You should also be aware of upgrade issues for config files. In general you do not know when and if the format or contents of a config file changes. A new group may be added to /etc/group, or /etc/passwd may gain another field. All of this has happened in the past. Simply copying a config file from the old to the new system may be enough most of the time, but in these cases it was not. If you update a system the canonical way (by overwriting the old files) you are expected to use mergemaster to deal with changes where you effectively want to merge your local config with potentially new items. Unfortunately, mergemaster is only available for base system files, not for anything installed by ports. Some third party software seems to be especially designed to keep me on my toes by changing the config file format every fortnight. To detect such silent changes, I keep a copy of the modified config files in the same place where I keep and compare the result with a make rule, e.g. for apache's httpd.conf in target config_apache with

@if ! cmp -s /usr/local/etc/apache2/httpd.conf httpd.conf; then \
    echo "ATTENTION: the httpd.conf has changed. Please examine if"; \
    echo "the modifications are still correct. Here is the diff:"; \
    diff -u /usr/local/etc/apache2/httpd.conf httpd.conf; \

If the diff is innocuous I can make the message go away with cp /usr/local/etc/apache2/httpd.conf httpd.conf.

I have used FreeBSD From Scratch several times to update a 7-CURRENT to 7-CURRENT and 8-CURRENT to 8-CURRENT, i.e. I have never tried to install a 8-CURRENT from a 7-CURRENT system or vice versa. Due to the number of changes between different major release numbers I would expect this process to be a bit more involved. Using FreeBSD From Scratch for upgrades within the realm of a STABLE branch should work painlessly (although I have not yet tried it.)

8. The Files

Here are the three files you need beside the config files already shown above.

This is the script, which you should not need to modify.

# - FreeBSD From Scratch, Stage 1: System Installation.
#              Usage: ./ profile
#              will read profile
#              and write ./stage_1.log.profile
# Author:      Jens Schweikhardt
# $Id:,v 1.7 2008-12-11 19:48:21 schweikh Exp $
# $FreeBSD: head/en_US.ISO8859-1/articles/fbsd-from-scratch/ 38826 2012-05-17 19:12:14Z hrs $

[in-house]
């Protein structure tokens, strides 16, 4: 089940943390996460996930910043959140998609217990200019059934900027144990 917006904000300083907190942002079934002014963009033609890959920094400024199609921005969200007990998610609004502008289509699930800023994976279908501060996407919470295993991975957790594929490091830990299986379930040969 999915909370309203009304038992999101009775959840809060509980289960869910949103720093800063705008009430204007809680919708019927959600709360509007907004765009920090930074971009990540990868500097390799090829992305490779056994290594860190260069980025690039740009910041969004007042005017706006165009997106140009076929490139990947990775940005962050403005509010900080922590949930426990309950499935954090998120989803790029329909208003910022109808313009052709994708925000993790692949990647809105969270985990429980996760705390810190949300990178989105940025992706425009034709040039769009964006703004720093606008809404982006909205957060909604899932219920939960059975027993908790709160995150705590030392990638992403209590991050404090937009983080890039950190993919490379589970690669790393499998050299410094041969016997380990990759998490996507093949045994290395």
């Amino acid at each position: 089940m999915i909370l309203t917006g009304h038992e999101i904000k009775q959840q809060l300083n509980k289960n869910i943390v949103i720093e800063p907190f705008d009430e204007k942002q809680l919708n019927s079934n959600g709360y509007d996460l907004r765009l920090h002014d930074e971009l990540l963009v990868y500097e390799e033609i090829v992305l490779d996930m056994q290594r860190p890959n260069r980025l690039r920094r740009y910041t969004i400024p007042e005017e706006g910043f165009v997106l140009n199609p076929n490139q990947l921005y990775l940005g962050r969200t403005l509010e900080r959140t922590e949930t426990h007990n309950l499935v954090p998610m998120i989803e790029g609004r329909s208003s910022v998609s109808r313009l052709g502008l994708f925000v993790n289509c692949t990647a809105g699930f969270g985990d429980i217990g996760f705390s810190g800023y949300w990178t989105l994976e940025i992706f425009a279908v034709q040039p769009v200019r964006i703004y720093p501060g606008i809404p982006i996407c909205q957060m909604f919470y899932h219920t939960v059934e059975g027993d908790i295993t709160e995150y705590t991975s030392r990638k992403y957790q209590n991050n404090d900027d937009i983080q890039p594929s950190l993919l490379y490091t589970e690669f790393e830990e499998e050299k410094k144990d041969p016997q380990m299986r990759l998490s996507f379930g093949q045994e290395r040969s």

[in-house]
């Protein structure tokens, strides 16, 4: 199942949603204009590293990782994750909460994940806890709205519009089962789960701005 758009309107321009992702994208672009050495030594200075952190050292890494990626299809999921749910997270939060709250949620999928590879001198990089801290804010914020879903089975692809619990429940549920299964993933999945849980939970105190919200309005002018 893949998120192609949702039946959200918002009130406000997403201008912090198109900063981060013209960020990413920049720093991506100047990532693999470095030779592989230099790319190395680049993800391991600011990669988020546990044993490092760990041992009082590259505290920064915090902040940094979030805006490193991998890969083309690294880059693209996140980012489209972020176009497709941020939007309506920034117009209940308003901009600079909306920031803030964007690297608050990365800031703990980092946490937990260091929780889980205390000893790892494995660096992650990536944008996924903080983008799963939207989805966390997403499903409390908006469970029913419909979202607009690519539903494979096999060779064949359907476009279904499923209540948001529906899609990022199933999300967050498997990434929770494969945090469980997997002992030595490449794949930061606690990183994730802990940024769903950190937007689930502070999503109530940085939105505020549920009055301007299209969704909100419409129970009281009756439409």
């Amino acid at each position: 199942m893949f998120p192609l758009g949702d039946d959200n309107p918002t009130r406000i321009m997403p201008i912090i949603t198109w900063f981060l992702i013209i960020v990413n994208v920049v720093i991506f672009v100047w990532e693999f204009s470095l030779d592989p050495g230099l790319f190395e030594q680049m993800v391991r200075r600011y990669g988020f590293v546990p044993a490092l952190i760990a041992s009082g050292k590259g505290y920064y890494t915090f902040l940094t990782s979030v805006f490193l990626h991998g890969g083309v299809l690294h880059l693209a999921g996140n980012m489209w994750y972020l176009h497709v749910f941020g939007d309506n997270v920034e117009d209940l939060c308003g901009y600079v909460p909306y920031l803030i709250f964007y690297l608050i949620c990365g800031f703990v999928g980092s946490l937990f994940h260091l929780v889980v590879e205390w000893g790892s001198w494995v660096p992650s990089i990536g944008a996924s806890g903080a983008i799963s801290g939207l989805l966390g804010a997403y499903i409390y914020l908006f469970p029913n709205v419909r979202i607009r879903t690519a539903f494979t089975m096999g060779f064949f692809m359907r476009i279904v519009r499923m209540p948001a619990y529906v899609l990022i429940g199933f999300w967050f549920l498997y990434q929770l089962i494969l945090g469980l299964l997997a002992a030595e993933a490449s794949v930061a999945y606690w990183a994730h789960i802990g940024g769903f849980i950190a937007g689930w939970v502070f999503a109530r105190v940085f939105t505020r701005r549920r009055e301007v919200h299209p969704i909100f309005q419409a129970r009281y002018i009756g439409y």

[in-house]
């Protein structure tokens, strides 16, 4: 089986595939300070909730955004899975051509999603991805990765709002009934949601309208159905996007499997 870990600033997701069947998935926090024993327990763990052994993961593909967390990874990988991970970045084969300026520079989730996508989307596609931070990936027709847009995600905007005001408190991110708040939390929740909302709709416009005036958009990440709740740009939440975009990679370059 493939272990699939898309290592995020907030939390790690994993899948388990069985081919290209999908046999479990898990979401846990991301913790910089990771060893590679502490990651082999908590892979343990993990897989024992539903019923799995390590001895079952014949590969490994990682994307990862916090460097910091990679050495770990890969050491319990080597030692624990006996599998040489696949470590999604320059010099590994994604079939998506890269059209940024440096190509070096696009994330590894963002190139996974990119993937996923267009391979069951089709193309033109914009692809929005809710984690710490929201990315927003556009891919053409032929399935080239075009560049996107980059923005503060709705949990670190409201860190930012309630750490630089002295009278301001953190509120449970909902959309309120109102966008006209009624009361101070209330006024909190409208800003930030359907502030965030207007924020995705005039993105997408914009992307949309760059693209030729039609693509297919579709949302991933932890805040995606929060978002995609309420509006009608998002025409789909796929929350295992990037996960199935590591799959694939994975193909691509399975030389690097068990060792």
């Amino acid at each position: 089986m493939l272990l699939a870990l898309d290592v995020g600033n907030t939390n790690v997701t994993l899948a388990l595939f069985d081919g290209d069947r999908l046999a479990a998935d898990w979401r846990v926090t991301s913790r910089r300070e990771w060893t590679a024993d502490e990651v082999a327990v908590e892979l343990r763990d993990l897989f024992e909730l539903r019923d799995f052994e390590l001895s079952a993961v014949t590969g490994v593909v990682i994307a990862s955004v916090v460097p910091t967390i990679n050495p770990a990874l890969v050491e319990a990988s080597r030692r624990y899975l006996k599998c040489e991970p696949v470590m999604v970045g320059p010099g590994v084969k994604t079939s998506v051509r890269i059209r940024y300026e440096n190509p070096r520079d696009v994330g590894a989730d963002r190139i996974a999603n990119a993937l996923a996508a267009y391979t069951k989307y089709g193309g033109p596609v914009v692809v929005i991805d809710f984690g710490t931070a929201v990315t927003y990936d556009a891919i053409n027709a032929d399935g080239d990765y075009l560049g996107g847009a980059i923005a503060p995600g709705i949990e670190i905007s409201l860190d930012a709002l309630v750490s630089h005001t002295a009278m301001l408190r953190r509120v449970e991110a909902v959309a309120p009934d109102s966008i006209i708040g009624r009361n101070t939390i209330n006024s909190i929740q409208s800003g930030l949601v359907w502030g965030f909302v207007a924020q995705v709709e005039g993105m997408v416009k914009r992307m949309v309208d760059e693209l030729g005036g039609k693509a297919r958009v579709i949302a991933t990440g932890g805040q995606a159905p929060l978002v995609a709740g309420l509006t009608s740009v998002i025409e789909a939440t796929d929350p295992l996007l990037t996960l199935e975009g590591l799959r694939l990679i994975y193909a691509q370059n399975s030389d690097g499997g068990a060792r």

# Prerequisites:
# a) Successfully completed "make buildworld" and "make buildkernel"
# b) Unused partitions (at least one for the root fs, probably more for
#    the new /usr and /var, to your liking.)
# c) A customized profile file.

if test $# -ne 1; then
  echo "usage: profile" 1>&2
  exit 1

# ---------------------------------------------------------------------------- #
# Step 1: Create an empty directory tree below $DESTDIR.
# ---------------------------------------------------------------------------- #

step_one () {
  # Now create all the other directories. Mandatory.
  cd ${SRC}/etc; make distrib-dirs DESTDIR=${DESTDIR} TARGET=${TARGET}

# ---------------------------------------------------------------------------- #
# Step 2: Fill the empty /etc directory tree and put a few files in /.
# ---------------------------------------------------------------------------- #

step_two () {

  # Delete mergemaster's temproot, if any.
  if test -d ${TEMPROOT}; then
    chflags -R 0 ${TEMPROOT}
    rm -rf ${TEMPROOT}
  export MAKEDEVPATH="/bin:/sbin:/usr/bin"
  mergemaster -i -m ${SRC}/etc -t ${TEMPROOT} -D ${DESTDIR}
  cap_mkdb ${DESTDIR}/etc/login.conf
  pwd_mkdb -d ${DESTDIR}/etc -p ${DESTDIR}/etc/master.passwd

  # Mergemaster does not create empty files, e.g. in /var/log. Do so now,
  # but do not clobber files that may have been copied with copy_files.
  cd ${TEMPROOT}
  find . -type f | sed 's,^\./,,' |
  while read f; do
    if test -r ${DESTDIR}/${f}; then
      echo "${DESTDIR}/${f} already exists; not copied"
      echo "Creating empty ${DESTDIR}/${f}"
      cp -p ${f} ${DESTDIR}/${f}
  chflags -R 0 ${TEMPROOT}
  rm -rf ${TEMPROOT}

# ---------------------------------------------------------------------------- #
# Step 3: Install world.
# ---------------------------------------------------------------------------- #

step_three () {
  cd ${SRC}
  make installworld DESTDIR=${DESTDIR} TARGET=${TARGET}

# ---------------------------------------------------------------------------- #
# Step 4: Install kernel and modules.
# ---------------------------------------------------------------------------- #

step_four () {
  cd ${SRC}